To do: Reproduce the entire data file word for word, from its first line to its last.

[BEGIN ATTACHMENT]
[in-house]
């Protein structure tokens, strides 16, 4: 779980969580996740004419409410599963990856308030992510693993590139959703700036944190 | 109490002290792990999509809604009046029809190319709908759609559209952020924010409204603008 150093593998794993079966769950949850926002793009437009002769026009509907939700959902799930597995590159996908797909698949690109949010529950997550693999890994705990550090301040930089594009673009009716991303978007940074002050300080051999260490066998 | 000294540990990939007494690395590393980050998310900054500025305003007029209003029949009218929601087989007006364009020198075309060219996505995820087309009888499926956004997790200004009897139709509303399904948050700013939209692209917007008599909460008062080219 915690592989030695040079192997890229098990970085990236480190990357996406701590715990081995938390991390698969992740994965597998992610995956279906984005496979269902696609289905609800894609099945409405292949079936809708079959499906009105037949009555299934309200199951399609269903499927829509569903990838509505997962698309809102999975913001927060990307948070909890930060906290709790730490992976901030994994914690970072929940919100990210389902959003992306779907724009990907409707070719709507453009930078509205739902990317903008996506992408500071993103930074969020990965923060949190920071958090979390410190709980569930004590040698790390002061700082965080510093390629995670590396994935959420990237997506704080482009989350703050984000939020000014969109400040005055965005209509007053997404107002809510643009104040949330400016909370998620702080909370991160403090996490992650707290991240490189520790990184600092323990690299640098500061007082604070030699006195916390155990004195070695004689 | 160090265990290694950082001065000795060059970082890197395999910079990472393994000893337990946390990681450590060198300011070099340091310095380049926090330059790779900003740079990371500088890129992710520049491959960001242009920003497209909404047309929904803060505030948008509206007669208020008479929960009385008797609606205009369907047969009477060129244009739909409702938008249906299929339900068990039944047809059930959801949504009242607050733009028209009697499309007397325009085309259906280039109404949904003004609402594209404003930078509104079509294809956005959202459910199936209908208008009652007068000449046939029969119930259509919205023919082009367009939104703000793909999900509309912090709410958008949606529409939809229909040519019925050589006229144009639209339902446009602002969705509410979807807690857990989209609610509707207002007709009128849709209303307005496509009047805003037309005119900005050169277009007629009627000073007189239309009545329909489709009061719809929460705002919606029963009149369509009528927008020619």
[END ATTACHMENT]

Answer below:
[in-house]
């Protein structure tokens, strides 16, 4: 779980969580996740004419409410599963990856308030992510693993590139959703700036944190 | 109490002290792990999509809604009046029809190319709908759609559209952020924010409204603008 150093593998794993079966769950949850926002793009437009002769026009509907939700959902799930597995590159996908797909698949690109949010529950997550693999890994705990550090301040930089594009673009009716991303978007940074002050300080051999260490066998 | 000294540990990939007494690395590393980050998310900054500025305003007029209003029949009218929601087989007006364009020198075309060219996505995820087309009888499926956004997790200004009897139709509303399904948050700013939209692209917007008599909460008062080219 915690592989030695040079192997890229098990970085990236480190990357996406701590715990081995938390991390698969992740994965597998992610995956279906984005496979269902696609289905609800894609099945409405292949079936809708079959499906009105037949009555299934309200199951399609269903499927829509569903990838509505997962698309809102999975913001927060990307948070909890930060906290709790730490992976901030994994914690970072929940919100990210389902959003992306779907724009990907409707070719709507453009930078509205739902990317903008996506992408500071993103930074969020990965923060949190920071958090979390410190709980569930004590040698790390002061700082965080510093390629995670590396994935959420990237997506704080482009989350703050984000939020000014969109400040005055965005209509007053997404107002809510643009104040949330400016909370998620702080909370991160403090996490992650707290991240490189520790990184600092323990690299640098500061007082604070030699006195916390155990004195070695004689 | 160090265990290694950082001065000795060059970082890197395999910079990472393994000893337990946390990681450590060198300011070099340091310095380049926090330059790779900003740079990371500088890129992710520049491959960001242009920003497209909404047309929904803060505030948008509206007669208020008479929960009385008797609606205009369907047969009477060129244009739909409702938008249906299929339900068990039944047809059930959801949504009242607050733009028209009697499309007397325009085309259906280039109404949904003004609402594209404003930078509104079509294809956005959202459910199936209908208008009652007068000449046939029969119930259509919205023919082009367009939104703000793909999900509309912090709410958008949606529409939809229909040519019925050589006229144009639209339902446009602002969705509410979807807690857990989209609610509707207002007709009128849709209303307005496509009047805003037309005119900005050169277009007629009627000073007189239309009545329909489709009061719809929460705002919606029963009149369509009528927008020619």